It also means we move away from our historical method of charging by how an individual course is delivered — in-person or online. That model no longer makes sense. As we look to the future, most students expect the flexibility to take all types of courses, depending on where they are on their educational path. Pricing in the new model will be based on the educational experience and degree/program a student is pursuing, not on the individual course delivery modes a student takes in any given semester.
The new structure charges by the type of program rather than how an individual class is delivered. Significant aspects of the proposed structure include:
- Charges tuition for students seeking degrees offered through a mix of in-person, hybrid, and online courses based on residency, eliminating the Global campus online course fee.
- Eliminates the summer/intersession fees and Olathe campus fee.
- Reduces the campus privilege fee for the Manhattan and Polytechnic campuses.
- Merges the universitywide academic infrastructure fee into the base tuition rate.
- Merges online college fees into the existing college fee structure.
- Creates a separate market-competitive pricing structure for fully online/distance programs.
While these are significant structural changes to how students are charged, the proposal is designed to generate similar revenue streams to fund currently fee-supported work in the university, colleges, and departments -- if adopted as submitted. Overall, the new tuition and fee structure is based on a redistribution of our historical tuition and fee rates.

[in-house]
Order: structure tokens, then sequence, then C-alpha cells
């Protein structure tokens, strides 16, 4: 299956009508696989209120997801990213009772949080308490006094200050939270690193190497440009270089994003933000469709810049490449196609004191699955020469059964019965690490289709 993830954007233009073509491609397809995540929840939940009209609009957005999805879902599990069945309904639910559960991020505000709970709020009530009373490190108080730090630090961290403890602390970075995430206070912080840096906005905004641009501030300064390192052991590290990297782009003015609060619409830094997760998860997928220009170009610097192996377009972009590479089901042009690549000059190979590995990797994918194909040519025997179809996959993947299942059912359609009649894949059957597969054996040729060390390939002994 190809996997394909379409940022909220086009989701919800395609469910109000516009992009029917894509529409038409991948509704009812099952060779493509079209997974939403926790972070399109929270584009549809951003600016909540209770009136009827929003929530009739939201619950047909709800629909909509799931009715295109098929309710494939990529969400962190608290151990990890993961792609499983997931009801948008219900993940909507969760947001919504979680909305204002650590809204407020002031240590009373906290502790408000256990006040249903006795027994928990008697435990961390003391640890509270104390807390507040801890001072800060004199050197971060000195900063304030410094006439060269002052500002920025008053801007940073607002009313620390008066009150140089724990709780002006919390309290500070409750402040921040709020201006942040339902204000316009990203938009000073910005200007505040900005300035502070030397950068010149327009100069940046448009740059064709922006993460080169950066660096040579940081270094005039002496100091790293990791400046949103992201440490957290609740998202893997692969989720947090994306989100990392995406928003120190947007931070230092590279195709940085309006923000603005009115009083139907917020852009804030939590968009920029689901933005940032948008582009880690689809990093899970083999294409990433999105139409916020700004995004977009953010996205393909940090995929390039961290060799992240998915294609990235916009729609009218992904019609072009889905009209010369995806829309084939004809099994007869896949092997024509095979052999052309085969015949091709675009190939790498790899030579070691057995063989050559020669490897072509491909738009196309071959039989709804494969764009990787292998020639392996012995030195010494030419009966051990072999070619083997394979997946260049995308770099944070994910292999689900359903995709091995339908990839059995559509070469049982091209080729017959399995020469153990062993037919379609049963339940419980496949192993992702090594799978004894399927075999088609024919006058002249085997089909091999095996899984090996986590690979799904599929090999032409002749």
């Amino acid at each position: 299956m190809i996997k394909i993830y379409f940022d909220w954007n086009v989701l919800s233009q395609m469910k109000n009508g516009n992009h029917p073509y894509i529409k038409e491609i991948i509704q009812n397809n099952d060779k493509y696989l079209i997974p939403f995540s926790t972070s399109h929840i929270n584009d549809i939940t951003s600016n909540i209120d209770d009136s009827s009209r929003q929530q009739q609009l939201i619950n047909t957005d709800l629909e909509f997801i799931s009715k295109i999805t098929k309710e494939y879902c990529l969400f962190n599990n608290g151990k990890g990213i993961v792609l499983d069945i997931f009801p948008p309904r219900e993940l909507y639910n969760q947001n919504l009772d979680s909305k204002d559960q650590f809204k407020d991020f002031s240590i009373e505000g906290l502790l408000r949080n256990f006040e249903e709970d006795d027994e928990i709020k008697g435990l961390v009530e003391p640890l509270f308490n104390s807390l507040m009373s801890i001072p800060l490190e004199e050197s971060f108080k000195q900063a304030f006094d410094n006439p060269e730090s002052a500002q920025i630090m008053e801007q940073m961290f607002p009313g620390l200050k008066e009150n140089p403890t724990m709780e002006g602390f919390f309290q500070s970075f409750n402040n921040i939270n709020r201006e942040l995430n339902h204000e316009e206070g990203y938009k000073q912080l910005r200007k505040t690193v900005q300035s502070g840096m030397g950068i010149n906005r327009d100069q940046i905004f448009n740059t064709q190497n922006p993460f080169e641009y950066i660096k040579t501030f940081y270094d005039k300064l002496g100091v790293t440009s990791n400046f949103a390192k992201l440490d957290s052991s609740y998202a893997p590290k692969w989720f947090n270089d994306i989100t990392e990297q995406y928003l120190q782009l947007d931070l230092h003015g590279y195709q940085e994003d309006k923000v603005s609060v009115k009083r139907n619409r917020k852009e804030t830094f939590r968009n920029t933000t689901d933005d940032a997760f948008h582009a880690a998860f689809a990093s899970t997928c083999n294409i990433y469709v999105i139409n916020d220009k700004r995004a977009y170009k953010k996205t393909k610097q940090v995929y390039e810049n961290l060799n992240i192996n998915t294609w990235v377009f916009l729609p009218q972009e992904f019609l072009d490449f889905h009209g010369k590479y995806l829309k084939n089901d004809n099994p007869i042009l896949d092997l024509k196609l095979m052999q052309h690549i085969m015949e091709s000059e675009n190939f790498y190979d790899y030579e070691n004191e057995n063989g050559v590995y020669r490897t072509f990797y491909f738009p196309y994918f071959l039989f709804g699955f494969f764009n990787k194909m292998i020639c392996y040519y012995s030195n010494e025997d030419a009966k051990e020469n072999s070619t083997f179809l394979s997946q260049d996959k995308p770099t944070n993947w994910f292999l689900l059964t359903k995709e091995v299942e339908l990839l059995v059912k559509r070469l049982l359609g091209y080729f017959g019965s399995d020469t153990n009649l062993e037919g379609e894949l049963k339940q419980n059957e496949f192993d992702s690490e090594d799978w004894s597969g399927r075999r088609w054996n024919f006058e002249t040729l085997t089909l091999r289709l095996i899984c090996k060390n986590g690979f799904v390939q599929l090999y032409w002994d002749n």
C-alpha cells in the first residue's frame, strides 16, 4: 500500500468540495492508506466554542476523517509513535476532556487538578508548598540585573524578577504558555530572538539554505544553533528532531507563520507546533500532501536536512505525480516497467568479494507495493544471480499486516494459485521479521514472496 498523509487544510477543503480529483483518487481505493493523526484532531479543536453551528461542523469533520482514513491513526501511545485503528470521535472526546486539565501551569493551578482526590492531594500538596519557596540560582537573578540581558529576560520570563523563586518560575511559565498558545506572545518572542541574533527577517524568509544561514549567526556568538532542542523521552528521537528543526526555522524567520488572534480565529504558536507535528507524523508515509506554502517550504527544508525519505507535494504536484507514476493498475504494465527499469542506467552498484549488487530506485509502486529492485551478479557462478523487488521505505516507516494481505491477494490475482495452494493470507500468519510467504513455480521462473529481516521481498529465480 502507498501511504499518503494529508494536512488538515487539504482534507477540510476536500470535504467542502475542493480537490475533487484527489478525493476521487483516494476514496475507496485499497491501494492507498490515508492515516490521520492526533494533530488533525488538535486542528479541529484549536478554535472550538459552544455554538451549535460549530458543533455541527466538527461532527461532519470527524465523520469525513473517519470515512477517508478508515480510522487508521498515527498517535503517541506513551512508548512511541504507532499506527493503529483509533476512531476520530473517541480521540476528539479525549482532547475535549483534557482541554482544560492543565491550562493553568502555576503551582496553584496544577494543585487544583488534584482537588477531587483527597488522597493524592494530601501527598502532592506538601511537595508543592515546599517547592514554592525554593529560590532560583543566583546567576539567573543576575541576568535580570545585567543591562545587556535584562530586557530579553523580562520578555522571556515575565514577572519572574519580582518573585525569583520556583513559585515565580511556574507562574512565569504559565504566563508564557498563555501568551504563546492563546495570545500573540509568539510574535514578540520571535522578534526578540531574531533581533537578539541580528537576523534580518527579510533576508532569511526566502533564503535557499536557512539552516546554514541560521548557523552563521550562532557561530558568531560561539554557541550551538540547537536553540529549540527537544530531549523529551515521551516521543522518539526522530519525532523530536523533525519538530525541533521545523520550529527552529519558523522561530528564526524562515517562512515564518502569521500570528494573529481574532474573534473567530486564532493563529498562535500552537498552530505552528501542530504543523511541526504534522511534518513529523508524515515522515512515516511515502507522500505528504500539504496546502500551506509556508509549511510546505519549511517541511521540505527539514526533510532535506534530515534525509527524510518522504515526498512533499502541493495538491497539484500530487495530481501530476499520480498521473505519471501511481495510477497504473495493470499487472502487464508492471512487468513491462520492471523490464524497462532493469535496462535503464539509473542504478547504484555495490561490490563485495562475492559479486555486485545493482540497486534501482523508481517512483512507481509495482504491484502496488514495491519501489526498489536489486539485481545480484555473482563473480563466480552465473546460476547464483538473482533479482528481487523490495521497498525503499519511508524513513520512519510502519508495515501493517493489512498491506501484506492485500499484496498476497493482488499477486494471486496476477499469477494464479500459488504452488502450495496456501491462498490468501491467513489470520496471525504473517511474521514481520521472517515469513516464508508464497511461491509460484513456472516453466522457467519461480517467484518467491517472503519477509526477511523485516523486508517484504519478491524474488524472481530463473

The proposed tuition and fee structure is simpler and easier to understand while remaining both market comparable and competitive. Moving to this more student-centered model will allow students and families to have a clearer picture of the true cost of attendance at the university. In addition, billing communication is improved, made simpler with fewer individual fees and a consistent cost of attendance for mixed modality programs and fully online/distance programs. Lastly, the new structure encourages greater choice for students and faculty by charging by type of program/degree rather than how a course is delivered. This allows students to choose the course types that best fit their schedule and desired educational experience, and faculty can choose the best way to deliver a course — in-person/hybrid/online — without an impact to cost to students.
In preparation for approval of the proposal in June, we have formed an implementation team to address the many steps needed to bring this to reality. Our current complicated structure touches many areas across our university and will require a collaborative effort to make the necessary changes to our processes and systems. Members of the systems implementation team include: